This concept of critical hit bonus and rate will be explored as we look at other formulas like the MATK/INT formula.  There is a level of complexity involving dLVL that I just don't want to touch this early on in the stat testing until we have enough built information.



I will try to summarize the "important" game-application findings found from the discussion of the cure data set; however, be aware that I will be extremely conservative when making calls here since most of the results are at best estimations of what's really going on with the formula.  That being said, I feel like there are still some good things to know even without the true formula.

    (1) Mind itself does not affect the HP gain from Cure when used on classes other than CNJ.

This still means that if you increase the Mind stat on say THM, it will increase your Cures, but it only does this because you also get 1 point of Healing Potency for every 4 Mind you add.  However, you will only get additional bonuses to cures for the mind stat itself if you are on Conjurer.  As a preview to future stat posts, I can go ahead and safely say that this "modifier loss" also applies to other formulas such as Second Wind and attack magic.  For example, if you use Second Wind on PGL, INT is a modifier, but is not for non-PGL classes.  INT is also a modifier for Thunder on THM, but other classes do not get this INT modifier if cross-classing Thunder, etc.

    (2) Adding +1 Healing Magic Potency adds roughly 1.25 HP on Cure and 2.50 HP on Cura when on CNJ. 
          It adds roughly 1.10 HP per potency when on non-CNJ classes.  Be aware this is an oversimpliciation.

I chose to write this in terms of "ratio of increase" despite the fact I kept calling it an oversimplification in the body of the post.  I feel like for the average player, ratios make more sense when it comes to gear choices.  I feel that in the future, a formula estimation will be inevitable and at that point, the true relationship will replace the "ratio explanation."  From the mathematical point of view, it looks like potency is a percentage increase to HP cured, meaning if you increase your potency by 20% keeping everything else the same, your HP cured will go up by 20% as well.

    (3) Vitality is a minor modifier to the Cure formula.

Vitality appears to add roughly 1 point to Cure for every 8-10 points added to it.  It's probably too small to make a difference or make it worth having a "VIT build," but is good to know for the purposes of controlled testing.  I did not test the effects of VIT on Cura, but made the assumption that it would not make a big difference relative to potency and Mind.  It's important to just know this modifier exists.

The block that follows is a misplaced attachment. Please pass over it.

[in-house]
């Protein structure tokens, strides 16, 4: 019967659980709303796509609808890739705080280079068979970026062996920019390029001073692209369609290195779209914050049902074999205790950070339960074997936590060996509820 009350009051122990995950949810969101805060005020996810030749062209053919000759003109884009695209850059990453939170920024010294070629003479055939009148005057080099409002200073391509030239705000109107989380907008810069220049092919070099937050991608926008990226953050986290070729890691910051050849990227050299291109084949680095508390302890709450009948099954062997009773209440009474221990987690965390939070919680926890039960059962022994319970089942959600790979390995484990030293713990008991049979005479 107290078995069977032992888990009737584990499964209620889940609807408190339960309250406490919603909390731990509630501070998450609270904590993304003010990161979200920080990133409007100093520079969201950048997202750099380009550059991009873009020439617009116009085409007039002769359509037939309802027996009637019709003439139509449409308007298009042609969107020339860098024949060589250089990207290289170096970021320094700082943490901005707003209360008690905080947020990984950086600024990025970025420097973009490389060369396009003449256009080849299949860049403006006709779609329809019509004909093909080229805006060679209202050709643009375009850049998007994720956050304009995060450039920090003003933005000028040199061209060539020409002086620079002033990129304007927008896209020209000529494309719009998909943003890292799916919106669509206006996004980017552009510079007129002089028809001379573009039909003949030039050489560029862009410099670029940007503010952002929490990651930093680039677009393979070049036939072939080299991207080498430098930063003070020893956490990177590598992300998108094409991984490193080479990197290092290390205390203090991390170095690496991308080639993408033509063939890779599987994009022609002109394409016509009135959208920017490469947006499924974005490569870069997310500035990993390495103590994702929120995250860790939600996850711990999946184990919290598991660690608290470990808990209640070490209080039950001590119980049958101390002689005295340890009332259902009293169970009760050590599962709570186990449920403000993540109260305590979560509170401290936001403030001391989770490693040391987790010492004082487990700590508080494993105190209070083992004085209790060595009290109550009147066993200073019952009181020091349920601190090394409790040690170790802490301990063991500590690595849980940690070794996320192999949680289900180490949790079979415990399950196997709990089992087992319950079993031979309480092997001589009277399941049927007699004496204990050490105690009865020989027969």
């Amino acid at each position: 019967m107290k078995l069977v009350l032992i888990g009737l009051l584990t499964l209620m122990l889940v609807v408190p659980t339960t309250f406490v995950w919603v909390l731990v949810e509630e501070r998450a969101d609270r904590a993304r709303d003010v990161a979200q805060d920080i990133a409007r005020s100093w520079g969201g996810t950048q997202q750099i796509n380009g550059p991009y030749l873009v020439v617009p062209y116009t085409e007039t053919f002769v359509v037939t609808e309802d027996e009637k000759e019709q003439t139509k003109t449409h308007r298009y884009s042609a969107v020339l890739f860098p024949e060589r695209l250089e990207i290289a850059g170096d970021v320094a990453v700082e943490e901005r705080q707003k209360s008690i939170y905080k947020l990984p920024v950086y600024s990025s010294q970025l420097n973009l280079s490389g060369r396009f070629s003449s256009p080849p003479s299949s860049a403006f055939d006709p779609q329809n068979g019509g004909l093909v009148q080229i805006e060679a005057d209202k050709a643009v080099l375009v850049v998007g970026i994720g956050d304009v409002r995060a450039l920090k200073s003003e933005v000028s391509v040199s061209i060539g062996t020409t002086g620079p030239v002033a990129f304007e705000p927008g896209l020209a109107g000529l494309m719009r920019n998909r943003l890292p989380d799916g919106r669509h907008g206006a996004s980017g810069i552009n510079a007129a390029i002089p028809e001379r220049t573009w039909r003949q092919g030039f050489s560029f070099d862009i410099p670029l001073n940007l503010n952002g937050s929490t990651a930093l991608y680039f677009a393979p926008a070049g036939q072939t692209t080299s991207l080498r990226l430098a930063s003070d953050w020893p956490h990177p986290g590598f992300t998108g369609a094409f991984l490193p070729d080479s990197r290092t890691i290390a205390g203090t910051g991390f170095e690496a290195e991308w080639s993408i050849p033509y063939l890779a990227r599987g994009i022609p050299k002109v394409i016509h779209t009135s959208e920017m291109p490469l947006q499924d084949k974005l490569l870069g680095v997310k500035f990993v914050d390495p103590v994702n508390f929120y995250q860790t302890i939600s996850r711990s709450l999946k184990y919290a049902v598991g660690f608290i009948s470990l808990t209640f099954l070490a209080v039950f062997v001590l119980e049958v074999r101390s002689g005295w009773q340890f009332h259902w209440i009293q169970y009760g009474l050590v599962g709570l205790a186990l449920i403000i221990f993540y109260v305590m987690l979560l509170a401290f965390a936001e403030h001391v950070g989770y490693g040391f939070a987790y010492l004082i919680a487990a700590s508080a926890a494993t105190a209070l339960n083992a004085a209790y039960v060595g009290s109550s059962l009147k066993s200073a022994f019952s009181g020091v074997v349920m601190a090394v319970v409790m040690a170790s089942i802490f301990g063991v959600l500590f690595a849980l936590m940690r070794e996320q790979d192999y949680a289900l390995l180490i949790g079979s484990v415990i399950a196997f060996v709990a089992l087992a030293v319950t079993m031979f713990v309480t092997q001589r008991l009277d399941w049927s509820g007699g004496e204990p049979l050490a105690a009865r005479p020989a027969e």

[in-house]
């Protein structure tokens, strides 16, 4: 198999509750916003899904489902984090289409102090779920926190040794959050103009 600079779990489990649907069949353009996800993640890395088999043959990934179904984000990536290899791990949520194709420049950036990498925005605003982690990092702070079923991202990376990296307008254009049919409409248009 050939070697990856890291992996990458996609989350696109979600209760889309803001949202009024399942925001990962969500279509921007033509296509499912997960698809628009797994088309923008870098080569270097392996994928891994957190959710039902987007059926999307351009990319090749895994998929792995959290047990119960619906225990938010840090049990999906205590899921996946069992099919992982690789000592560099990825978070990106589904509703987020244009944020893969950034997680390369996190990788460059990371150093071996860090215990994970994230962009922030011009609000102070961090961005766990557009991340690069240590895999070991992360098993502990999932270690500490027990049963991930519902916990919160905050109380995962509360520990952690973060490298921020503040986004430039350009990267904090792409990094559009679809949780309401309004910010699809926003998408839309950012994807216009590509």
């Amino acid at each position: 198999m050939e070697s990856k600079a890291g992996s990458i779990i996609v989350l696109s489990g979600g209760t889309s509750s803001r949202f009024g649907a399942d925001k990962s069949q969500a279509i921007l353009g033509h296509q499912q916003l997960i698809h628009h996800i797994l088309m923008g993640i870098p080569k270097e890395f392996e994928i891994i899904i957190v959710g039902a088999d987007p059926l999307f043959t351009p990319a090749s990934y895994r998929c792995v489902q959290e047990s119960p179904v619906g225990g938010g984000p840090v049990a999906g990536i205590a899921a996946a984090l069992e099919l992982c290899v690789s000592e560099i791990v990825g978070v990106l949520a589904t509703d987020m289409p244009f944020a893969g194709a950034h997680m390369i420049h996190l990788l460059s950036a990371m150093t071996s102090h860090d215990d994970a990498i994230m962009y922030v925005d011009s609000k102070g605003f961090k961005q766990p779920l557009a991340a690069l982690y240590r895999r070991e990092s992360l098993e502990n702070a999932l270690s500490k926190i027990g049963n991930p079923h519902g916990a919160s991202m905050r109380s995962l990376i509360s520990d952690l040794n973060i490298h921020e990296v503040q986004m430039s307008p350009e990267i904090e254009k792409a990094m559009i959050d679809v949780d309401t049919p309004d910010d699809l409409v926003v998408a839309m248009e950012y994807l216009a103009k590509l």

(4) For CNJ only, +1 Mind adds roughly +0.25 to HP to Cure and 0.50 to Cura.  Much like my explanation
         for Healing Magic Potency, this is an oversimplification of what's really going on.

To stress, remember that this only applies if you are on the CNJ class.  Other classes do not benefit from a mind modifier on cures.  This "ratio explanation" is an oversimplified version of what's really going on and the ratio will increase as your Healing Magic Potency increases.  When making gear choices, also remember that adding 4 mind grants you 1 potency.  This 0.25 / 0.50 ratio increase described above does not take that into account.  When you do take that into account, the ratios are actually more like 0.5625 for Cure and 1.125 for Cura.  You could summarize stat gain ratios as:

* Cure on CNJ
    1 potency = 1.25
    1 mnd = 0.5625

* Cura on CNJ
    1 potency = 2.50
    1 mnd = 1.125

* Cure on non-CNJ
    1 potency = 1.10
    1 mnd = 0.275

    (5) When the caster and target are both R50 with no critical bonuses, the % bonus on critical cures is roughly
         an increase of 22-23%.  The rate is roughly 7.8%.  Limited testing on critical potency bonus so far.

The amount of testing and discussion for critical was fairly limited in this post because it's a bit more complex than I'm ready to get into at this point.  The best I can offer for this post is that that THM trait that gives +10 critical rate does work for cures and that if you add +58 critical potency, the critical bonus increase jumps from about 22-23% to 34-35%.

Whew!  That's about it for this.  Just a couple notes to end things.  Critique is always welcome; the harsher the better.  The testing and discussion shown here is limited to the point where we can't derive a usable "cure formula" as of yet, but I am confident that with some community help or just pure time to test more, one will be found fairly soon.  Also I'm sorry I didn't get to test Curaga. 

Lastly, for those that don't play XIV but still follow me and want my advice about the game: wait for 2.0 in Q4 2012.  The game is fun right now but that's only because I just played 1.5 years in the train-wreck that was this current game's predecessor.  If you play now, it's paid beta-test.  If you still want to play though, I'm on Figaro!

Til next time.